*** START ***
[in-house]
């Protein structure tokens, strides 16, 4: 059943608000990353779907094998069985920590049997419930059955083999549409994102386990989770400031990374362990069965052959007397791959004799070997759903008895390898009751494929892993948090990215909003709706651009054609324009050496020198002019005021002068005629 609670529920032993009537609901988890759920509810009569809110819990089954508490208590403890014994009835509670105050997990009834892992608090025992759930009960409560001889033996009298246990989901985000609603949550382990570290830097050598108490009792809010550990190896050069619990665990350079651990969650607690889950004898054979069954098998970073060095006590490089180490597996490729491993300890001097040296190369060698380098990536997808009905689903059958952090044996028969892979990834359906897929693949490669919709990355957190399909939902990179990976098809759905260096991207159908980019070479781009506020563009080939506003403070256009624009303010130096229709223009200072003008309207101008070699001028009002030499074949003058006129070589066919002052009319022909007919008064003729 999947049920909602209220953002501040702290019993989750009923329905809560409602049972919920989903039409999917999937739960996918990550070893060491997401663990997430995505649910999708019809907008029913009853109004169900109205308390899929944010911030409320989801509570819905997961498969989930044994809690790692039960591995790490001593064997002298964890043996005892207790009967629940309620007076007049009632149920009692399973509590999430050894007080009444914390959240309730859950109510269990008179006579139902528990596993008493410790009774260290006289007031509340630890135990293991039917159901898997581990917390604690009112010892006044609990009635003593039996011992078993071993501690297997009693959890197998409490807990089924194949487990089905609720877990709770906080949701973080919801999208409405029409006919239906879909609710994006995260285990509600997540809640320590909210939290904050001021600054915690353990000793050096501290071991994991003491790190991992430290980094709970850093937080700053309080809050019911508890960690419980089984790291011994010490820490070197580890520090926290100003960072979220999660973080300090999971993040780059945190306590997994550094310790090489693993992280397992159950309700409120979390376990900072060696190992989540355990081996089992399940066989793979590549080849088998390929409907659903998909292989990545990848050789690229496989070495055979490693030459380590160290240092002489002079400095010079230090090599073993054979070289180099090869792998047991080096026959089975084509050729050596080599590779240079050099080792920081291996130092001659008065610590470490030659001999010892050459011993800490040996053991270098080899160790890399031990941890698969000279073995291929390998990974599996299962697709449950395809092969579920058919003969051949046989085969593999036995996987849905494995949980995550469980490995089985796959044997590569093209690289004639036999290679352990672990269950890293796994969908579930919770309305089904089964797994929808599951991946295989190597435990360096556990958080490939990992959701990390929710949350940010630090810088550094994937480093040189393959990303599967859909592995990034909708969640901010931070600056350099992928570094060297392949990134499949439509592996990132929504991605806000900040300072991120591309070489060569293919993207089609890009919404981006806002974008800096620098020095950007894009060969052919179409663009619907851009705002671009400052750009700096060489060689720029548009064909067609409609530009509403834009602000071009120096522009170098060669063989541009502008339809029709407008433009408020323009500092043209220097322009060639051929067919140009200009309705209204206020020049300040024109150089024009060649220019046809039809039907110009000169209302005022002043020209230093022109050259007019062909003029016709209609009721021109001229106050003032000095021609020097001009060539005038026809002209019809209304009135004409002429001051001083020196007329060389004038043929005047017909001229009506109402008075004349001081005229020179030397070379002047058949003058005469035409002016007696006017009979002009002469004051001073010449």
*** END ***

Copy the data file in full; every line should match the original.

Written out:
[in-house]
């Protein structure tokens, strides 16, 4: 059943608000990353779907094998069985920590049997419930059955083999549409994102386990989770400031990374362990069965052959007397791959004799070997759903008895390898009751494929892993948090990215909003709706651009054609324009050496020198002019005021002068005629 609670529920032993009537609901988890759920509810009569809110819990089954508490208590403890014994009835509670105050997990009834892992608090025992759930009960409560001889033996009298246990989901985000609603949550382990570290830097050598108490009792809010550990190896050069619990665990350079651990969650607690889950004898054979069954098998970073060095006590490089180490597996490729491993300890001097040296190369060698380098990536997808009905689903059958952090044996028969892979990834359906897929693949490669919709990355957190399909939902990179990976098809759905260096991207159908980019070479781009506020563009080939506003403070256009624009303010130096229709223009200072003008309207101008070699001028009002030499074949003058006129070589066919002052009319022909007919008064003729 999947049920909602209220953002501040702290019993989750009923329905809560409602049972919920989903039409999917999937739960996918990550070893060491997401663990997430995505649910999708019809907008029913009853109004169900109205308390899929944010911030409320989801509570819905997961498969989930044994809690790692039960591995790490001593064997002298964890043996005892207790009967629940309620007076007049009632149920009692399973509590999430050894007080009444914390959240309730859950109510269990008179006579139902528990596993008493410790009774260290006289007031509340630890135990293991039917159901898997581990917390604690009112010892006044609990009635003593039996011992078993071993501690297997009693959890197998409490807990089924194949487990089905609720877990709770906080949701973080919801999208409405029409006919239906879909609710994006995260285990509600997540809640320590909210939290904050001021600054915690353990000793050096501290071991994991003491790190991992430290980094709970850093937080700053309080809050019911508890960690419980089984790291011994010490820490070197580890520090926290100003960072979220999660973080300090999971993040780059945190306590997994550094310790090489693993992280397992159950309700409120979390376990900072060696190992989540355990081996089992399940066989793979590549080849088998390929409907659903998909292989990545990848050789690229496989070495055979490693030459380590160290240092002489002079400095010079230090090599073993054979070289180099090869792998047991080096026959089975084509050729050596080599590779240079050099080792920081291996130092001659008065610590470490030659001999010892050459011993800490040996053991270098080899160790890399031990941890698969000279073995291929390998990974599996299962697709449950395809092969579920058919003969051949046989085969593999036995996987849905494995949980995550469980490995089985796959044997590569093209690289004639036999290679352990672990269950890293796994969908579930919770309305089904089964797994929808599951991946295989190597435990360096556990958080490939990992959701990390929710949350940010630090810088550094994937480093040189393959990303599967859909592995990034909708969640901010931070600056350099992928570094060297392949990134499949439509592996990132929504991605806000900040300072991120591309070489060569293919993207089609890009919404981006806002974008800096620098020095950007894009060969052919179409663009619907851009705002671009400052750009700096060489060689720029548009064909067609409609530009509403834009602000071009120096522009170098060669063989541009502008339809029709407008433009408020323009500092043209220097322009060639051929067919140009200009309705209204206020020049300040024109150089024009060649220019046809039809039907110009000169209302005022002043020209230093022109050259007019062909003029016709209609009721021109001229106050003032000095021609020097001009060539005038026809002209019809209304009135004409002429001051001083020196007329060389004038043929005047017909001229009506109402008075004349001081005229020179030397070379002047058949003058005469035409002016007696006017009979002009002469004051001073010449």